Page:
It is not just the building itself that is impressive, though. Alexandra encounters, firsthand, the ability of Catholics to hold in tension the reality of this life as well as the life that is to come. Cather writes, “The Church has always held that life is for the living….while half the village was mourning for Amédée and preparing the funeral black for his burial on Monday, the other half was busy with white dresses and white veils for the great confirmation service…” (from the beginning of O Pioneers! part IV, chapter 6). Death and life make sense in the sacramental economy, and even those outside the Church can see this. This particular chapter is especially poignant, in that it shows intense grief and intense joy co-existing. The community is simultaneously deep in mourning over the death of a young man, and filled with intense joy and celebration in anticipation of the Sacrament of Confirmation being given to their children. Both experiences are thoroughly described, and are thoroughly embraced by the characters. Both experiences are lived out within the context of the Catholic Church.

There is a degree in which the Catholics in Cather’s books seem to be fully living, fully embracing the realities they face. The Catholic characters show what it means to be fully alive – to sin, to repent, to mourn, to rejoice. Christ says in the Gospels, “…I came that they might have life, and have it more abundantly.” (John 10:10) What is the Church if not the place where one may come to learn how to truly live? Life cannot be fully, richly lived if it denies the reality of both death and resurrection. The counter-cultural nature of this message is no less startling today than it was then.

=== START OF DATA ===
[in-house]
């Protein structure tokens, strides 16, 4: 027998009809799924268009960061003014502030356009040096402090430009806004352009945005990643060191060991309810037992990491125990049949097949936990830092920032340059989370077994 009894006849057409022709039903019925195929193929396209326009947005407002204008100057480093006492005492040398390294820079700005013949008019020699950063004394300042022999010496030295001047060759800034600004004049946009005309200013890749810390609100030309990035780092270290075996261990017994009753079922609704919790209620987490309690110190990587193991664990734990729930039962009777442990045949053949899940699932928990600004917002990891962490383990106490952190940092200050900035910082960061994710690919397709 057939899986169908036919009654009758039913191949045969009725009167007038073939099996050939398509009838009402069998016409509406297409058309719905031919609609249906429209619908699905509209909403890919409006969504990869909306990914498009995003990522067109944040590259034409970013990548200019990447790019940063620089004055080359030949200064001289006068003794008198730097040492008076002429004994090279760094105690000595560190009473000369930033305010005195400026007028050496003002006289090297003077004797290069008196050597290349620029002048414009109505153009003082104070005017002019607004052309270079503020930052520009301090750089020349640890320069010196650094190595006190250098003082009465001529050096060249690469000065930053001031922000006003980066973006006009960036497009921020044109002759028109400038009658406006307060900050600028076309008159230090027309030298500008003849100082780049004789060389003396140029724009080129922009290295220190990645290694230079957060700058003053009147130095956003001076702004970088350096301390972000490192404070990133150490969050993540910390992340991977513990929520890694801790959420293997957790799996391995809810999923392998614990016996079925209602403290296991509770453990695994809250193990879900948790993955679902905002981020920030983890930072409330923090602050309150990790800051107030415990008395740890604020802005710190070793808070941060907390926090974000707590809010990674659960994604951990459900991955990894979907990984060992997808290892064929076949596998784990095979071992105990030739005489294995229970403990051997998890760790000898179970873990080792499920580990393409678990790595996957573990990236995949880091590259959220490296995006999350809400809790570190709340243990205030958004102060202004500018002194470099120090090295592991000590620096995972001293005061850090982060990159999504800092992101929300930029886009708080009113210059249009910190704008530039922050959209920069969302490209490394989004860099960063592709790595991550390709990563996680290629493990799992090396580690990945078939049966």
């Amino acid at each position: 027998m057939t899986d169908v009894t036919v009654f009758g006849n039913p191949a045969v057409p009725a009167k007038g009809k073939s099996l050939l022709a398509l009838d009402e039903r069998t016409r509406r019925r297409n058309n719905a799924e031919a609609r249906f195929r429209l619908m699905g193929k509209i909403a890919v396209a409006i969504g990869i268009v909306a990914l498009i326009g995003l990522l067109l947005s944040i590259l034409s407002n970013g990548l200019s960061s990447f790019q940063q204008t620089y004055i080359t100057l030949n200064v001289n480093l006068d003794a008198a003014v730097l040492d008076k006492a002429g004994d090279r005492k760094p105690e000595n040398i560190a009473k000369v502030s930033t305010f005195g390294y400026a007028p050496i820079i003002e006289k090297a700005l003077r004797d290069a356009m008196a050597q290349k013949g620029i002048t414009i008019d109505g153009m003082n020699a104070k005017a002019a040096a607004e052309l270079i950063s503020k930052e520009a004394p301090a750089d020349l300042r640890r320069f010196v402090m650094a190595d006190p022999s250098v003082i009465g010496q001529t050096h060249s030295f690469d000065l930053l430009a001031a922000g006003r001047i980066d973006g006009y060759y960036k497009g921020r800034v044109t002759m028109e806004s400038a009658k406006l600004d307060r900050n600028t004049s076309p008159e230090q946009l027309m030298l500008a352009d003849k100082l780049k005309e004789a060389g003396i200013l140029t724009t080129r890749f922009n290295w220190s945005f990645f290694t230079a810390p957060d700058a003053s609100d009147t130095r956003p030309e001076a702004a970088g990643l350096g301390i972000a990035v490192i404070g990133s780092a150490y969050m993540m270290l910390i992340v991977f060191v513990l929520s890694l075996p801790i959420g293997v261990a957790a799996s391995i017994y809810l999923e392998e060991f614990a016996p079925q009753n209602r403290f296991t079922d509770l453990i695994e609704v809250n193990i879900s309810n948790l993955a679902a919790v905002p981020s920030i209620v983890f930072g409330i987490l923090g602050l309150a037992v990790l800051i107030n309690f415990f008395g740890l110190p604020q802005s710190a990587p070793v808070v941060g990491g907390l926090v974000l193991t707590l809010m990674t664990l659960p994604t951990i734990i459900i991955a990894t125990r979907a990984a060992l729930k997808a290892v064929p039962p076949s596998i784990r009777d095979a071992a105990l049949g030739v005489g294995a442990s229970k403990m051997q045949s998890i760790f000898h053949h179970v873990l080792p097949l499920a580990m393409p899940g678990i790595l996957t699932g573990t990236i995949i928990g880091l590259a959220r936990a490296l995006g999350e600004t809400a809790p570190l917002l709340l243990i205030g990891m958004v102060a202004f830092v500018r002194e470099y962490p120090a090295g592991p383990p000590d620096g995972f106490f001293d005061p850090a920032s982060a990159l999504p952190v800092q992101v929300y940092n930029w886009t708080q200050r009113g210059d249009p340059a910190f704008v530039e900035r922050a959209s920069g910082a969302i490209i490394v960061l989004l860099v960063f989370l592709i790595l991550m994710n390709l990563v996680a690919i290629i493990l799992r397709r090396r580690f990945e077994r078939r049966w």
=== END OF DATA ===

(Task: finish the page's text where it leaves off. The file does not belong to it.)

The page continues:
It is inevitable that we will encounter an Alexandra or two in our lifetime. When Alexandra encounters the Catholic Church, she finds life in all its strength, weakness, beauty, and pain. What she finds is terribly attractive. What do others see when they see our faith?

By

Michele Chronister is a wife, and mother to two little girls. She is received her BA and MA in theology from the University of Notre Dame (’09 and ’11). She is the author of Handbook for Adaptive Catechesis, the co-author of Faith Beginnings – Family Nurturing from Birth Through Preschool, and editor of the book Rosaries Aren't Just for Teething. She has contributed articles to Catholic Digest, Catechetical Leader, and is a regular columnist for Ignitum Today. She is also the co-chair of the National Catholic Partnership on Disability’s Council on Intellectual and Development Disabilities. When her oldest was a baby, she realized that their family life had taken on a sort of monastic rhythm – eat, pray, play, sleep. Prompted by this, she started the blog My Domestic Monastery (www.mydomesticmonastery.com), where she shares inspiration for families wanting to grow in holiness.

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  • GrahamUSA

    I was a Cather enthusiast long before becoming a Catholic. I have to reflect back and wonder if DEATH COMES FOR THE ARCHBISHOP wasn’t one of mile markers on this path. I’m moved to read the trilogy in the near future.

    Very fine piece Michele Chronister. You encourage an old babyboomer that a young and present Church offers hope for her and places her in good hands.

  • Cather’s other directly Catholic novel is “Shadows on the Rock” set in late 17th century Quebec. She was also working on a novel set in 14th century Avignon when she died.